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Reviewed by Ruffina Oserio for Readers' Favorite
A mesmerizing story with a strong sense of conflict and an international setting in Egypt between 2001 and 2002, On the Brink of the Nile by Mahi Wasfy plunges the reader into an Islamic world where one woman struggles to empower students and parents, standing up for injustices against children and families. Mrs. Magda’s journey is challenged when she discovers that some teachers teach something else from what is in the curriculum and that they deviate from the core Islamic values. Children are not graded fairly. But does she have the tools to redress this? While in her freshman year at the American International University, Maha wants nothing more than to leave Egypt and study abroad, but there is so much to deal with, including her grades, the cultural challenges, and her quest to understand why a book is written about her grandmother.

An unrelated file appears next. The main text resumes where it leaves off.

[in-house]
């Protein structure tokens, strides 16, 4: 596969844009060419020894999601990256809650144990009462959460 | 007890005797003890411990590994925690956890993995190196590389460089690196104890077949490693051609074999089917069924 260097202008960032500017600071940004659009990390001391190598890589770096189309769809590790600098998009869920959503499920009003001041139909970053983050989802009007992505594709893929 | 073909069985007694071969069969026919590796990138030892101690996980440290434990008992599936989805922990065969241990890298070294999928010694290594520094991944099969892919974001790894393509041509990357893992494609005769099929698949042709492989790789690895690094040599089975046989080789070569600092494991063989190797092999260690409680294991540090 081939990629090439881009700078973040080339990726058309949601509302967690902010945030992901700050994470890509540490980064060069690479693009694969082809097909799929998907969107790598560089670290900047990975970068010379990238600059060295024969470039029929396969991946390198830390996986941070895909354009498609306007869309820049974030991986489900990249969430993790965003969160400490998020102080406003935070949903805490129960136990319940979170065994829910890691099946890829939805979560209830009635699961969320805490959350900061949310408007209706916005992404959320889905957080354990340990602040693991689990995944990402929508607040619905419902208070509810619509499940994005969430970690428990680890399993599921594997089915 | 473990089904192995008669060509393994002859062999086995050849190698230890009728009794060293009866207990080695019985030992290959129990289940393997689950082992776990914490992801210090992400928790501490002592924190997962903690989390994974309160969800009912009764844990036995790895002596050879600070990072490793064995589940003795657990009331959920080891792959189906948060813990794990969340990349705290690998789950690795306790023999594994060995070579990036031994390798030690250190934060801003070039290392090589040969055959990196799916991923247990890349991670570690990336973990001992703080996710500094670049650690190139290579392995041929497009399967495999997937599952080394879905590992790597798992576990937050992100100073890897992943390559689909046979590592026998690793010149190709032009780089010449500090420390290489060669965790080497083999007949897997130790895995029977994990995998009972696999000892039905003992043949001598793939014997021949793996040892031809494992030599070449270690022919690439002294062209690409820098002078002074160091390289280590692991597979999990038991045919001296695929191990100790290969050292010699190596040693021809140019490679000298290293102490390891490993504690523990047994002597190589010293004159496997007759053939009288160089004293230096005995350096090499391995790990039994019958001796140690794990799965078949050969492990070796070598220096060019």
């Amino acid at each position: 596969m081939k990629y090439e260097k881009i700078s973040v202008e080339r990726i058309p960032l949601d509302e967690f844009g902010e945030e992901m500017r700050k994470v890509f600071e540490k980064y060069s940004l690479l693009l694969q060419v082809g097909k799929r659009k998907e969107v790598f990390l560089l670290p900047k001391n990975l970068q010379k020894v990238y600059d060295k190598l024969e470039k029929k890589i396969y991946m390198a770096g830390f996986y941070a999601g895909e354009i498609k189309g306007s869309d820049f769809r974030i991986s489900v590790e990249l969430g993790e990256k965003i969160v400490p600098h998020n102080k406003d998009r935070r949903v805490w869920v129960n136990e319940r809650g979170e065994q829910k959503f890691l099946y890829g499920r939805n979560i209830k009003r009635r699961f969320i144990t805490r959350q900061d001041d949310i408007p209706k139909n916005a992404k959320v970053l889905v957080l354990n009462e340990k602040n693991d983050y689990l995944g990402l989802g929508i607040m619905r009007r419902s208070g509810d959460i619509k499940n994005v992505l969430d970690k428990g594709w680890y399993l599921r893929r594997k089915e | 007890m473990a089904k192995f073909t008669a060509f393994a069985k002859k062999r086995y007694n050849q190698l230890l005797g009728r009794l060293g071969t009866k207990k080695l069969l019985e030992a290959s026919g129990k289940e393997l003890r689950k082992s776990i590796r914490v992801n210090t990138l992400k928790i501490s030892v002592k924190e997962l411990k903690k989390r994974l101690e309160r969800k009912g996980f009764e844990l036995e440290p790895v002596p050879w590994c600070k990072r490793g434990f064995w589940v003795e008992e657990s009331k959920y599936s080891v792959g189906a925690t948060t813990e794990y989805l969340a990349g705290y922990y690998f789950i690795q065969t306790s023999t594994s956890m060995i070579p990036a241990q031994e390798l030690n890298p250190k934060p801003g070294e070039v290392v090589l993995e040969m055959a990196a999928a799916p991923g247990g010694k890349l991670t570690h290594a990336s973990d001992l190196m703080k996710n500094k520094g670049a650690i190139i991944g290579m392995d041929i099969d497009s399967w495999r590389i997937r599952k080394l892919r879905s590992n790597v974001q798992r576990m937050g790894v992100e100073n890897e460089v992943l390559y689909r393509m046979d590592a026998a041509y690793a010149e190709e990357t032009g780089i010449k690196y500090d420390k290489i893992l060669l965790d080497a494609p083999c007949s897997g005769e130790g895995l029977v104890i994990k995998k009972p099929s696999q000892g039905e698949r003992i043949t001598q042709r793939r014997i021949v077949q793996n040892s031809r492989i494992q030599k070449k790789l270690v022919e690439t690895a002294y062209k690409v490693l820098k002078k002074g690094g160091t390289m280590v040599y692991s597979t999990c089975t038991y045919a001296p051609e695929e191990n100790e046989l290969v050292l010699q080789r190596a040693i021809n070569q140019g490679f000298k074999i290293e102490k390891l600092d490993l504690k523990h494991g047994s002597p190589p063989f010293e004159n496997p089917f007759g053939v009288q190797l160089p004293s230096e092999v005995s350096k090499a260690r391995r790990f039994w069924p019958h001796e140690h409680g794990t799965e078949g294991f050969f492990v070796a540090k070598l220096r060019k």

This is a novel that deals brilliantly with social issues in a predominantly Muslim community and the author does an awesome job in weaving the religious tenets into the narrative. The setting — both physical and religious — is beautifully explored in this book and readers get an understanding of what it felt like to be a student in Cairo in the early years of the 21st century. The story is told in a powerful and clear narrative voice, punctuated by interesting and exciting dialogues that sound natural to the ear. Character development is one of the great successes of this book and readers will undoubtedly be delighted at how the characters evolve through the dialogue. I enjoyed the short chapters, featured in the form of a journey. Mahi Wasfy weaves intrigue into the story with the elements of Maha’s grandmother. On the Brink of the Nile is a huge success, balanced and deftly handled.